Saturday, October 1, 2016

The Thief of Joy

It's Saturday morning at 8am. 

I'm on day two of my period.

My five-year old is jumping on and off of the couch screaming that she wants cereal.

I'm half-heartedly yelling back, "go get it yourself."

There are random piles of laundry that by this point in the game are most likely an interesting composition of clean, dirty, sort of worn--could be worn again--but likely smell because they associated themselves with the stinky offenders.

Something happened downstairs with the tub and now, we have water to contend with.

My husband has already made me promise that I'll hold down the fort while he listens to the game and tackles a couple of outdoor projects that are not going to take care of themselves.

The garden is a fucking mess.  I'm serious.  Why in the Sam Hell did we think that planting watermelons, tomatoes, cucumbers and strawberries was a good idea? It seemed like a cute concept in the spring.

There is this one sticky spot on the kitchen floor that I'm afraid to touch and no one else seems to be bothered by it.

I'm running a 78-mile relay race a week from today and am questioning whether I'm a lunatic....maybe they'll have other geriatric runners like me that can team together and mall-walk their portion?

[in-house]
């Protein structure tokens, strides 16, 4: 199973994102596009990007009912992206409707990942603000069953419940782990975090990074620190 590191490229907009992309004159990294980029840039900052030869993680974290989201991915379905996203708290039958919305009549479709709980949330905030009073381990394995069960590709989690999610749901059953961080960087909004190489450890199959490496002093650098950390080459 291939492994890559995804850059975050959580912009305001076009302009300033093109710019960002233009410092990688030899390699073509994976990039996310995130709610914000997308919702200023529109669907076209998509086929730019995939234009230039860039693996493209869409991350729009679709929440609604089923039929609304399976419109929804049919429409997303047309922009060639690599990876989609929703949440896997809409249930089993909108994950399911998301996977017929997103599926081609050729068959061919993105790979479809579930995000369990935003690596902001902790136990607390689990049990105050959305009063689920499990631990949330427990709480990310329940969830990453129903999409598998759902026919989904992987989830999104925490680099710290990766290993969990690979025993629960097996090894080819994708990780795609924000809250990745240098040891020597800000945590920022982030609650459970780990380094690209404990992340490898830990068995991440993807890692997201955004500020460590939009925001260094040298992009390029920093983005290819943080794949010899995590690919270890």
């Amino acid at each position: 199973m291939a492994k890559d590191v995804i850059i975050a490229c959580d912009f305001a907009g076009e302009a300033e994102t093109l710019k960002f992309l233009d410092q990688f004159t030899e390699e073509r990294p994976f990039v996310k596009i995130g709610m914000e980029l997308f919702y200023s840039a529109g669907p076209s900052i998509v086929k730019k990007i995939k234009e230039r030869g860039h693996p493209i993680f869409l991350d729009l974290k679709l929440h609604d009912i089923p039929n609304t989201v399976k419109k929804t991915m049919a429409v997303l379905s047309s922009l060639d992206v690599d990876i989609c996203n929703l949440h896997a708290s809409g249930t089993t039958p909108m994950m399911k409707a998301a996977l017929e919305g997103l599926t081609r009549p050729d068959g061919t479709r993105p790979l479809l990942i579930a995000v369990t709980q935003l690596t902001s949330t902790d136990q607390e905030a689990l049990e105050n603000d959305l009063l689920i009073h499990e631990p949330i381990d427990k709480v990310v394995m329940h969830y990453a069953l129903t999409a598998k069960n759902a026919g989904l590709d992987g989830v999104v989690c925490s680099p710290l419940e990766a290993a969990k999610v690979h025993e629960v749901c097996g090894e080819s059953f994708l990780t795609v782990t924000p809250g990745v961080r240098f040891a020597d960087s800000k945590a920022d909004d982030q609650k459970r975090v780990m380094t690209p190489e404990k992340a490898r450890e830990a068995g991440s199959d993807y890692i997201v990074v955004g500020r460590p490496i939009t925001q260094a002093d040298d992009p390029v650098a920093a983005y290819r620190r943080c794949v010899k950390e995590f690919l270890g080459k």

In January, I'm joining Creighton University as adjunct faculty in the field of conflict resolution.  I'm thrilled to have the opportunity to lead a class, but am also anxious that my sticky spots on the kitchen floor will grow and that sooner, rather than later, the city will put a "Condemned Property" sign on my front door.

Just when I think that I'm making progress, I realize that it's only a mirage.  I'm actually four steps behind...everyone else has a better body, home, bank account, five-year plan, kitchen floor, tampon jar and kindergartner who makes her own eggs and bacon while dutifully brewing an Americano for her sleeping mother.

And then, I remember this Mark Twain quote...

And I know that women across the world are lamenting who they are, what they bring and who could do it better.  And all the while, we're bit by bit stealing the bursts of joy and happiness that we singularly, individually get to experience, simply by deciding that other people do it better.

And it's a fucking crock. 

The whole lot of it.

Everyone bears sticky spots throughout their life.

Sticky spots are the rent we pay for being human and as I know best, for being crazy, busy, imperfect, loving, 'off-the-charts trying our hearts out' mamas.

And it's's more than okay.

So, please visit me, but don't expect much in the way of tidiness.  In fact, the only thing I can promise you is a smile and a really good cup of coffee. 

Friends (who don't live with me) tell me that a day will come where there will be time to clean and have space to host fancy dinner gatherings.  That time is not now.  That time is down the road when you'll be longing for this time back.

I can't imagine longing for this chaos back, but I'll trust them and try to cling to my bits of joy, even if they are sticky and relentlessly jumping on the couch.


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